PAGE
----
In recent weeks I’ve outlined the case for increased volatility coming to markets in 2015 which may well bring higher prices, but possibly also much lower prices. In context of insights derived from market behavior in 2014 and current market structures we’ve also outlined our trade strategy for 2015.
As we enter 2015 Wall Street is telling the world to be bullish and nothing but higher prices are to be expected:
They may well be correct, but note even the outlying bearish voices on Wall Street have all but disappeared. Yet I want to put these uniformly serene forecasts in context of a larger macro paradigm shift that this market has yet to reconcile or come to terms with:
The coming rise of interest rates.
Why does it matter? There have been plenty of times when rising rates also were accompanied by increased stock market prices. A review of the Fed funds rate chart shows that in the run up to the 2007 market highs rates increased for at least a couple of years before the financial crisis forced the Fed to go to ZIRP:
Yet it is precisely ZIRP that has created the never before seen current paradigm of TINA: There is no alternative. As we all know any interest bearing accounts were placed on death watch and cash was forced into what were previously classified “risky” assets: Stocks. Central banks ensured the perception that they have the market’s back and downside risk was virtually eliminated.
And who is to argue with success as we can all marvel at a market that makes even the 10% pullback in October appear as nothing but a temporary Ebola induced blip, an outlier that was not supposed to happen:
Besides cash forced into markets as evidenced by record ETF inflows corporate buybacks have continued to be a key driver of demand for equities, but of course also a key driver of the appearance of earnings growth (often at the expense of CAPEX spending):
Now one can clearly argue that as long as this supply demand equation is not changing nothing should really change in the trend and I agree with this perspective in principle. After all Janet Yellen is preaching “patience” and who really expects the super dove to raise rates before she is forced to kicking and screaming?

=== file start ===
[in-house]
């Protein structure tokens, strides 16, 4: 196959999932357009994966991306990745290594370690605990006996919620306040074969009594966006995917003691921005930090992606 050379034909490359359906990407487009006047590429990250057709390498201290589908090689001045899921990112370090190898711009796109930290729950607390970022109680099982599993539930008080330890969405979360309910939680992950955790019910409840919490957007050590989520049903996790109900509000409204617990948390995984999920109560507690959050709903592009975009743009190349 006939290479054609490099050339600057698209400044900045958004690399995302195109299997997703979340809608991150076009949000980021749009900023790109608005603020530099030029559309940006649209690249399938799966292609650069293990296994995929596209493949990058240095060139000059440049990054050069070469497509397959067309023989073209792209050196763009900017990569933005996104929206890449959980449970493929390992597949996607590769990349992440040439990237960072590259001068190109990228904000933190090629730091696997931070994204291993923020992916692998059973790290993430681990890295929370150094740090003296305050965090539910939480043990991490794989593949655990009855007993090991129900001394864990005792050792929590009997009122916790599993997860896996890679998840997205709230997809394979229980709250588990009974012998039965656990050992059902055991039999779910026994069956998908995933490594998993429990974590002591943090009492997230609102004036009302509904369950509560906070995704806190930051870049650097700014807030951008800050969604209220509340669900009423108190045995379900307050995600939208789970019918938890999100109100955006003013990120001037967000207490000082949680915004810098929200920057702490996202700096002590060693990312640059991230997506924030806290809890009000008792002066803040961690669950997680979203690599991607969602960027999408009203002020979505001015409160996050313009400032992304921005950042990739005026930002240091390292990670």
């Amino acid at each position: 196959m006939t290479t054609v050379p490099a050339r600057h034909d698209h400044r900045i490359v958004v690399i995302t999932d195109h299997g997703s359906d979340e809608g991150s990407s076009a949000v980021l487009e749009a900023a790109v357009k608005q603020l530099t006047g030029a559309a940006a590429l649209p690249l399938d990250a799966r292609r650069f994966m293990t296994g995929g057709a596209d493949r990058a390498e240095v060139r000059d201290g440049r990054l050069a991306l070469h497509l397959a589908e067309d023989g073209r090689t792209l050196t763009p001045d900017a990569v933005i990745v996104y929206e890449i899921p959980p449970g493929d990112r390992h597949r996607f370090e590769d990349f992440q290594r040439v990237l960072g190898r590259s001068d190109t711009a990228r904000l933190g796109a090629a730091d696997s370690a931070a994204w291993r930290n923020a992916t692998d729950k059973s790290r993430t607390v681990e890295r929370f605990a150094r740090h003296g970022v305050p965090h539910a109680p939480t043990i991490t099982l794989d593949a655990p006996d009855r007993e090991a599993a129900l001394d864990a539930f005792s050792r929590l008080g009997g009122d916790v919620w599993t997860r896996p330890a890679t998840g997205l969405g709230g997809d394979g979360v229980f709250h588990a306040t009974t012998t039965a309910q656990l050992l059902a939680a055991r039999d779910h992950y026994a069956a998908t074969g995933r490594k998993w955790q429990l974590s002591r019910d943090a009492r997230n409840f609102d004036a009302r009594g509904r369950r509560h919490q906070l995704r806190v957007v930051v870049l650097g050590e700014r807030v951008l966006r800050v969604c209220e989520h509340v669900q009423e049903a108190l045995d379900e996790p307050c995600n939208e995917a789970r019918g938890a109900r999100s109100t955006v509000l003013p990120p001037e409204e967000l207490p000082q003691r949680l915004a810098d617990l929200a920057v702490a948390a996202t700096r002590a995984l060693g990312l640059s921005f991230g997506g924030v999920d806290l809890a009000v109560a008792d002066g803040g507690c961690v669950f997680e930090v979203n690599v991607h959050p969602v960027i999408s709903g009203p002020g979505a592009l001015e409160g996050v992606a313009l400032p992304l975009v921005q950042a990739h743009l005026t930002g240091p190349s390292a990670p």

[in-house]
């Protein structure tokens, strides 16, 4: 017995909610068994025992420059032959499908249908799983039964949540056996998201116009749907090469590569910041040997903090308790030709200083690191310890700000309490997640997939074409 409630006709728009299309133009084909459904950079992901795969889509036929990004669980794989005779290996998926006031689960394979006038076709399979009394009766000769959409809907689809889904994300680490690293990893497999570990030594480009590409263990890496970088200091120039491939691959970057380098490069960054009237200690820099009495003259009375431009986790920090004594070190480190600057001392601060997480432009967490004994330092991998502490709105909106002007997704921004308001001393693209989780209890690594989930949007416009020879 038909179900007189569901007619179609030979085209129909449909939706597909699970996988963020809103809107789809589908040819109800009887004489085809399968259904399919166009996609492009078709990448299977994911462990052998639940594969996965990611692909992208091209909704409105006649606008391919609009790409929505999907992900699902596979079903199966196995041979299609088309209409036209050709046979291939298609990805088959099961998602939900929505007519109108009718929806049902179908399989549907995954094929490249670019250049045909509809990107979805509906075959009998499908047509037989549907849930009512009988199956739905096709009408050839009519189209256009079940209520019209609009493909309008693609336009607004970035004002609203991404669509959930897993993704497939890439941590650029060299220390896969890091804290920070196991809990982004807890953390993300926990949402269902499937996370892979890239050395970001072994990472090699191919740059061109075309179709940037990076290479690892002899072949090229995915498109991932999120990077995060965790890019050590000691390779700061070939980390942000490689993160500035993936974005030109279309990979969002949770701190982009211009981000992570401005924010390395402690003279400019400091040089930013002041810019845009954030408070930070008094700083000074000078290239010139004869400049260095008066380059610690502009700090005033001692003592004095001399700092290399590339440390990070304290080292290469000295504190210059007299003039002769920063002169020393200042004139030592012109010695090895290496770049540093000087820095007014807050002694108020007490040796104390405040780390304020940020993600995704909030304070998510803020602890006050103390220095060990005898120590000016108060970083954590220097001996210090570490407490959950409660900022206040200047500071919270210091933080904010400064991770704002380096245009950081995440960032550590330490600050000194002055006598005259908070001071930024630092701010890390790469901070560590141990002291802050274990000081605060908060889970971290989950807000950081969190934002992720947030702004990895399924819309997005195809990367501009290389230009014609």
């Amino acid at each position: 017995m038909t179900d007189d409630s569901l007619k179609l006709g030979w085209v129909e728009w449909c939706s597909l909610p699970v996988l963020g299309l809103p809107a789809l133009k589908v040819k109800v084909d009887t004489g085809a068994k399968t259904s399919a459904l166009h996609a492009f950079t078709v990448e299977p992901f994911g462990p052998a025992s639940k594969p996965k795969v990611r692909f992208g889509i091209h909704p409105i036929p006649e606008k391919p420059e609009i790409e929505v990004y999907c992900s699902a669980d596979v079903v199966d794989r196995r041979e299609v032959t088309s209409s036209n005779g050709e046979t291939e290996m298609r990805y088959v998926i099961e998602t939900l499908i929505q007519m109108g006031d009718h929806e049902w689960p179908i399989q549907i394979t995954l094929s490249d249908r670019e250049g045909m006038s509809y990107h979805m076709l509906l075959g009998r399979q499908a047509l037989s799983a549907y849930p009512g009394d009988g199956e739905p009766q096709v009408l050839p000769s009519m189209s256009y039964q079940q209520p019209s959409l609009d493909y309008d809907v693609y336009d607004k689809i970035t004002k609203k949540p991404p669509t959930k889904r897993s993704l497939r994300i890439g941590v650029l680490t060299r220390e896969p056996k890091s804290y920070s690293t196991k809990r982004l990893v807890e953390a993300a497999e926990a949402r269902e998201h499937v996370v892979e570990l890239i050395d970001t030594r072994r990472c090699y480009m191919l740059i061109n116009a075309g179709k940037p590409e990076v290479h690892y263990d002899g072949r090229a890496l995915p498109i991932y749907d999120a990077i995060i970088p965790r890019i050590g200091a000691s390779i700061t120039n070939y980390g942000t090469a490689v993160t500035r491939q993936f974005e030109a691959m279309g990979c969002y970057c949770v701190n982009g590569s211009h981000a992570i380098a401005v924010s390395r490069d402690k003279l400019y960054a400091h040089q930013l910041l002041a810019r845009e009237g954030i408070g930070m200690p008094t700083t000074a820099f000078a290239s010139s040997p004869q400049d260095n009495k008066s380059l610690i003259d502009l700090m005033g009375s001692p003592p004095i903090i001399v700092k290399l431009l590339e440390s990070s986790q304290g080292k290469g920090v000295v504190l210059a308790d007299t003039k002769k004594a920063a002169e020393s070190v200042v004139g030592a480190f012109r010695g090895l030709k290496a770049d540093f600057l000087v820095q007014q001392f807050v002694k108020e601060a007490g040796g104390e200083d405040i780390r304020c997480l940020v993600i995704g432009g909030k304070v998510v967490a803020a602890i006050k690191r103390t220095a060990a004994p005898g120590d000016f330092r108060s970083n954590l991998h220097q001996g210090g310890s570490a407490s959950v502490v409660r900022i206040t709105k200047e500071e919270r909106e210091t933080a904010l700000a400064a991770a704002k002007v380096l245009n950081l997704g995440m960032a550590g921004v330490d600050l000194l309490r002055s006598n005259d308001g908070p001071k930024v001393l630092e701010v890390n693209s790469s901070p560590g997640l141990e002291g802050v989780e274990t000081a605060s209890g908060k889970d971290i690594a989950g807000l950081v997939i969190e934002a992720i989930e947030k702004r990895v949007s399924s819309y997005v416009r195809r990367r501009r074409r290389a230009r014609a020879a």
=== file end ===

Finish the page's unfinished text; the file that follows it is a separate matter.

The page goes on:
In addition to the current ZIRP policy by the US Fed global central banks are still on the all-in train with the recent Japanese, Chinese, Swiss and upcoming ECB central bank actions continuing to push cash into the same asset classes as evidenced by the exponential growth in bullish asset allocations to all time human history highs:
In a world where there is indeed no alternative one should then not be surprised that this is the result.
Janet Yellen has made it perfectly clear she won’t raise rates any time soon and hence markets are not expecting a rise until at least June of 2015 or later in September. Plenty of time for markets to engage in a blow-off type scenario such as the one I had outlined recently in “Crescendo”.
No doubt corporate buybacks can continue for quite some time even in a rising rate environment considering we are starting from zero here, yet markets tend to be a forward discounting mechanism and the anticipatory element of an emerging alternative could weigh heavy on investors’ minds as they all own the same asset class. Who will exit first? Who wants to be last?
The paradigm watch then is rooted in the following premise: What happens when there is an alternative again? Where will all this cash go? And what will happen to the uniformly allocated assets? And when will this all happen?
Wall Street tells you not to worry about any of this and prices will be higher.
My take: No trend lasts forever and this trend has been manufactured through enormous artificial financial engineering efforts. ZIRP will end and a process of normalization will recreate what once was a competitive market for cash. And competitive markets tend to be volatile. Will 2015 bring about this paradigm shift? Nobody can tell, but at least be prepared to trade it if it happens.
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